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Thwaites & Carbutt of Vulcan Works, Thornton Road, Bradford
Producers of the Roots patent blower, Vulcan forges, smelting plant, cranes and hoists, pumps, gas engines, compressors and rolling mill engines.
formerly R. Thwaites and Co
1867 Started making Roots' blowers.
1871 Employing 130 men and 13 boys.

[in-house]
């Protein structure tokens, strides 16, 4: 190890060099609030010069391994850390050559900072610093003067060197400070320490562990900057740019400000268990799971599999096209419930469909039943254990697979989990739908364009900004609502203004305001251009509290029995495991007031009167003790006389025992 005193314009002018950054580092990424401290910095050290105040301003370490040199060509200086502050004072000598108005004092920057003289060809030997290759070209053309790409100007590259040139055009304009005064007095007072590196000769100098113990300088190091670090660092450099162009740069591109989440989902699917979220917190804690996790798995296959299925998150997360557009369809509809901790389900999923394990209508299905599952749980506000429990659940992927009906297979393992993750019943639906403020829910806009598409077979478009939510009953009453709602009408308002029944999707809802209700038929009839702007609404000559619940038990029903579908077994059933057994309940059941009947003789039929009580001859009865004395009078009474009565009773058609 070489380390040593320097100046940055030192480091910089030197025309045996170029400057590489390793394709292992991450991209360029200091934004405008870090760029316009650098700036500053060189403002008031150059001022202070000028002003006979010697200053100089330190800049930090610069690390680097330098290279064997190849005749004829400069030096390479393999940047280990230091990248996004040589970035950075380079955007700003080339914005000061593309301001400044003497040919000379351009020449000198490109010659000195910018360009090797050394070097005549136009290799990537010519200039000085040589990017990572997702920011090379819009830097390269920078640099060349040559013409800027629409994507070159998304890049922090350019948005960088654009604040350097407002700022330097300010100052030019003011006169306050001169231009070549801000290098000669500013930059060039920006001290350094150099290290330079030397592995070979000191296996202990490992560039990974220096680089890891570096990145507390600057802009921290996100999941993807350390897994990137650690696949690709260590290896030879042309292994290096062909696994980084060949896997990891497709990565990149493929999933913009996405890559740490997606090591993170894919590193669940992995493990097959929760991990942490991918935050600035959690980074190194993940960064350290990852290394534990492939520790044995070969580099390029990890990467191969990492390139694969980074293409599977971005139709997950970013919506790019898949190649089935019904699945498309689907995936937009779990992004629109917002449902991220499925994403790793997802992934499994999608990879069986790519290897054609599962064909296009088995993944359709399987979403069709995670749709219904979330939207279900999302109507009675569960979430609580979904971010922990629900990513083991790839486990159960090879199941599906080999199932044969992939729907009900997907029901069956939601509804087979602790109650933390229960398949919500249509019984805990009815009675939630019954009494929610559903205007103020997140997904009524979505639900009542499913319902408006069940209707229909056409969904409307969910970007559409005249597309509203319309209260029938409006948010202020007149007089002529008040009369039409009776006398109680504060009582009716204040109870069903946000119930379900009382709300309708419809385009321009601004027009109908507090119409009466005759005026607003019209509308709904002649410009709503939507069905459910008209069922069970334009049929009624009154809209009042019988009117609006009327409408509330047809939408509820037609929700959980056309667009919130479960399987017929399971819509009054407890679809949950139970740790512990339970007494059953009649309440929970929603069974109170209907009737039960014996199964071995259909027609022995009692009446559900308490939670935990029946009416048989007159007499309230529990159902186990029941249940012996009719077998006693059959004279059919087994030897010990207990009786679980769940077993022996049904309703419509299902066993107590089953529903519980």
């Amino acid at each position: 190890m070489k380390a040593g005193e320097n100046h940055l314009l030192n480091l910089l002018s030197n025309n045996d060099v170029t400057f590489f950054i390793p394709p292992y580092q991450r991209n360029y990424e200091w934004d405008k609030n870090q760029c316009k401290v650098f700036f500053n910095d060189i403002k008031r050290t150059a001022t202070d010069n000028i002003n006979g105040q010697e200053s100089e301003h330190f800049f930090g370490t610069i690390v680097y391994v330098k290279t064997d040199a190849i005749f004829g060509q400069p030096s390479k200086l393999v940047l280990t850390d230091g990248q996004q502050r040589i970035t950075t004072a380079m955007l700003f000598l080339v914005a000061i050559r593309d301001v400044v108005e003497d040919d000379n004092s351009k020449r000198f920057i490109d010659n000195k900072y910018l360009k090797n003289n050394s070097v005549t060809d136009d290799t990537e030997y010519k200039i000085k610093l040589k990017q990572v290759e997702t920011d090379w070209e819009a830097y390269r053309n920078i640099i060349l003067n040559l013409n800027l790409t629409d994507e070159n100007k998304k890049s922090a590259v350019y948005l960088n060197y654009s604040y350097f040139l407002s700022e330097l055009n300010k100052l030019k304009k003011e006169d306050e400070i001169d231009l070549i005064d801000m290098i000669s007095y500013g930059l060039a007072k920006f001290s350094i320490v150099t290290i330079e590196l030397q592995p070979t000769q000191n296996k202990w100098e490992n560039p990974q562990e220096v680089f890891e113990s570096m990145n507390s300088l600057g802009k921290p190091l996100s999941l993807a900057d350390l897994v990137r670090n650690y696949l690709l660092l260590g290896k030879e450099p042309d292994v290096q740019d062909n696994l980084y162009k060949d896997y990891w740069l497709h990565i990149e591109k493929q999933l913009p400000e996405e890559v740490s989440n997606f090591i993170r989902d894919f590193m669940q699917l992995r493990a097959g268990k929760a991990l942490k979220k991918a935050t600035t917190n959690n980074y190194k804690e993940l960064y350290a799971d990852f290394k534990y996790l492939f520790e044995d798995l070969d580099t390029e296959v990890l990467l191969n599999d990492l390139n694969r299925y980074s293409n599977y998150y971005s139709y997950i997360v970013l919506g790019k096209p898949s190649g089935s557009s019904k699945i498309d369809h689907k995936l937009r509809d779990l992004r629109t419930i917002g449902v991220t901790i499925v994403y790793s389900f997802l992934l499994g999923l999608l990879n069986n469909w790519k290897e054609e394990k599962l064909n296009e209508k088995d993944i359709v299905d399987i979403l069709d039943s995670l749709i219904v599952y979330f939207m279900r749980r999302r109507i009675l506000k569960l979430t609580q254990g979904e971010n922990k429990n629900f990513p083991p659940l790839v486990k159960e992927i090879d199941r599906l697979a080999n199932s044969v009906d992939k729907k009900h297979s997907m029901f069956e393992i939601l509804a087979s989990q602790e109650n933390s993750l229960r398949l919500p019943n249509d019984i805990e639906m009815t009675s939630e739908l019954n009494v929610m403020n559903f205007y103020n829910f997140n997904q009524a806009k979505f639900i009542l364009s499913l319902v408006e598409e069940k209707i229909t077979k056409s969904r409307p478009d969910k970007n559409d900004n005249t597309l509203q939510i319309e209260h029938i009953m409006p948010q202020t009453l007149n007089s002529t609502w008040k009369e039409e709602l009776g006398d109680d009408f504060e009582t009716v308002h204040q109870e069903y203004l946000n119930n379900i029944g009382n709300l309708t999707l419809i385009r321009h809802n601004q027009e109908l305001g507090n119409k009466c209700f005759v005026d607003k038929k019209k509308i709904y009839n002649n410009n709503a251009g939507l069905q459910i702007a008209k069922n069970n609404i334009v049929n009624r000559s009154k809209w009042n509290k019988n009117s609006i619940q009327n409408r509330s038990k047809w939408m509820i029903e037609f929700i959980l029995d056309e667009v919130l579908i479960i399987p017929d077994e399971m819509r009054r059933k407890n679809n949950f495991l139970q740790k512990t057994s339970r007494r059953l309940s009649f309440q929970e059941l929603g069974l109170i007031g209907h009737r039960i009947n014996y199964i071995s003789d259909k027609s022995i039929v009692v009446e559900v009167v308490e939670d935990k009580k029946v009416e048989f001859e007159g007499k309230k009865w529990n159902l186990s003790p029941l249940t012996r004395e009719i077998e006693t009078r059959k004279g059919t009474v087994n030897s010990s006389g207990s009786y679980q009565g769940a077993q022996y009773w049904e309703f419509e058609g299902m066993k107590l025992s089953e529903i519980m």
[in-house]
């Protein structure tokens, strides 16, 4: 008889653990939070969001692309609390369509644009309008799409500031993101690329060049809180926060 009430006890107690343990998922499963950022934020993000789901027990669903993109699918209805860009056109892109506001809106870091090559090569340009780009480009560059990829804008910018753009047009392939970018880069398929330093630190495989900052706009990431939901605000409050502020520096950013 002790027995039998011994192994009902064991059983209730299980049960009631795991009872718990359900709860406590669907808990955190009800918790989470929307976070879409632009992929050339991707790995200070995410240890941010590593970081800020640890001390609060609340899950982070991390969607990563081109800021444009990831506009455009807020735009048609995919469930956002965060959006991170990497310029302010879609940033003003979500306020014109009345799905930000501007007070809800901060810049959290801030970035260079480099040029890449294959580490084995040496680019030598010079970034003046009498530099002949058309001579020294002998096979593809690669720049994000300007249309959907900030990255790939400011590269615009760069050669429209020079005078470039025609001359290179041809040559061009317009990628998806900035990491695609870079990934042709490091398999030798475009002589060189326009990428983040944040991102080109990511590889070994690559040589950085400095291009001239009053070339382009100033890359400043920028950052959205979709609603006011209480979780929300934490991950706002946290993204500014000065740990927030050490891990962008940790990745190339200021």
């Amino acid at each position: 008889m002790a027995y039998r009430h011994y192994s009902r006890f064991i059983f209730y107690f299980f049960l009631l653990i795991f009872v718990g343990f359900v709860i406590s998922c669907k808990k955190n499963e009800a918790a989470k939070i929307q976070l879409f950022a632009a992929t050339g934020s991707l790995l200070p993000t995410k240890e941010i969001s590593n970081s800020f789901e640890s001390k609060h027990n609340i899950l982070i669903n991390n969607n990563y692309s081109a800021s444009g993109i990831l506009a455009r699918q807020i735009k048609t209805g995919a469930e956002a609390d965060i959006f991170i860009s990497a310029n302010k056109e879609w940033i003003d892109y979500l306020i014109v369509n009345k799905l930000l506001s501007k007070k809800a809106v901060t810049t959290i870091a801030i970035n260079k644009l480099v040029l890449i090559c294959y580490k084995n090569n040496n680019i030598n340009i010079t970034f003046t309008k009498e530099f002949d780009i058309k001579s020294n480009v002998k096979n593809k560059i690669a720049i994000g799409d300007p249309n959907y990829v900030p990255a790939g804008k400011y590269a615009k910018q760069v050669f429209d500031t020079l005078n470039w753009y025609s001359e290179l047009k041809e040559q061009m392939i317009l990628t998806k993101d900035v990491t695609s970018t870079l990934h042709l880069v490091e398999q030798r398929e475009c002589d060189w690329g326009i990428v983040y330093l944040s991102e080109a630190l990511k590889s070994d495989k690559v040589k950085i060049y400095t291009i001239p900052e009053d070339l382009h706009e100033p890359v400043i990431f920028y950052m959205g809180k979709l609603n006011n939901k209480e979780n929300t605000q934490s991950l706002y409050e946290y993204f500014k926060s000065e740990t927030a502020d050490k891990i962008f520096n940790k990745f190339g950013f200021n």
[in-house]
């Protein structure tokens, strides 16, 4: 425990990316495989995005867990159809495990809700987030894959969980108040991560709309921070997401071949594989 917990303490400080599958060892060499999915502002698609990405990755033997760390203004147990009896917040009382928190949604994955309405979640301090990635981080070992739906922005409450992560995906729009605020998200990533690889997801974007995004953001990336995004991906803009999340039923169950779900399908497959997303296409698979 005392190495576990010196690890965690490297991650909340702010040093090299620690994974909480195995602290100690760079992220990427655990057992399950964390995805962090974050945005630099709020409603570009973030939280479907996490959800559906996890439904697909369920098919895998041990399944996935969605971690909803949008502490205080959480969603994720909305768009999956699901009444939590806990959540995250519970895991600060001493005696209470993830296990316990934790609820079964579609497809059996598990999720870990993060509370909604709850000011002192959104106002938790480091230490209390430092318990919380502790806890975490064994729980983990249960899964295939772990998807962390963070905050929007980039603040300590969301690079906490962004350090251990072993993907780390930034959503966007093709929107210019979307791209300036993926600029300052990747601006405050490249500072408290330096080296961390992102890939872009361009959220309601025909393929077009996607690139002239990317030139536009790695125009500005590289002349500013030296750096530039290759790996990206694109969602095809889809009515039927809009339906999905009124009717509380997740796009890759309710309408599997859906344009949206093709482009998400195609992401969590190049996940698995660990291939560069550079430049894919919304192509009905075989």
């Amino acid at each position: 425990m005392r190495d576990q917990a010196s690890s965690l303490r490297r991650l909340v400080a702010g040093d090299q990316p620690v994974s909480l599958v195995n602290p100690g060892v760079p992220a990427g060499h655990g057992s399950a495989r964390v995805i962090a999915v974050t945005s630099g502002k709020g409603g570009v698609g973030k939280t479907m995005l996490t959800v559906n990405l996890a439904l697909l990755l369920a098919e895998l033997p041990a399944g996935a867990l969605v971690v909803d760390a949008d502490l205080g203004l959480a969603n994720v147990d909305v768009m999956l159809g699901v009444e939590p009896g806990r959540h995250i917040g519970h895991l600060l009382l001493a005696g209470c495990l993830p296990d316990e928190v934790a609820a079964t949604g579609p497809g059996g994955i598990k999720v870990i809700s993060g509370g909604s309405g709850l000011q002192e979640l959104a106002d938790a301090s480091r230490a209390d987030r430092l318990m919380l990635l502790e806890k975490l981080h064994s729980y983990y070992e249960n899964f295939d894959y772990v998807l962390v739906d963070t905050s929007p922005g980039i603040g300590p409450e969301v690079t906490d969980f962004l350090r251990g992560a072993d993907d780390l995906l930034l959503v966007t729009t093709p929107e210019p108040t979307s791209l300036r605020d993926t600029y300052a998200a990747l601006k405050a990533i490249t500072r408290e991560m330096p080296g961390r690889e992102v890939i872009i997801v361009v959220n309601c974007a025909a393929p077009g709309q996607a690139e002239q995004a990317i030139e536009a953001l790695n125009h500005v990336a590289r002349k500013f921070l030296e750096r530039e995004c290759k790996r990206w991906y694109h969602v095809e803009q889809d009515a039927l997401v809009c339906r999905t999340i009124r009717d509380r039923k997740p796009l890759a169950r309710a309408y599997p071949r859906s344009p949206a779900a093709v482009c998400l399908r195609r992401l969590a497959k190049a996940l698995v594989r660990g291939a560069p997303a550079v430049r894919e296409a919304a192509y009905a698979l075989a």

1873 Detailed description of the works in this article including - '...We were first introduced into the machine shops, which contain a well-selected series of the must modern machine tools, among them being some fine examples of planing and shaping machines of large size and by the best makers. A considerable number of cylinder-boring machines find pretty constant employment on the steam cylinders of the hammers, for which the firm has so excellent a reputation; while a quantity of heavy work destined to do duty in the ironworks of the neighbourhood - such as machinery for rolling-mills, rail-straighteners. and blowing engines - was to be seen in various stages of progress. Throughout there was observed a methodical arrangement and sequence of processes, which spoke well for the management of the concern. It is, however, as hammer-makers that Thwaites and Carbutt are probably best known....The hammers turned out by the firm range through some sixty sizes, from the self-contained single-standard two-and-a-half cwt. hammer to the gigantic fifty-ton hammer constructed for the Russian Steel Gun Forge of St. Petersburg. The only other fifty-ton hammer in the world is said to be that in the possession of Krupp, of Essen. Another tool of formidable power, supplied by Thwaites & Carbutt, is the thirty-ton hammer used by Sir William Armstrong for forging the coils of his great gun...'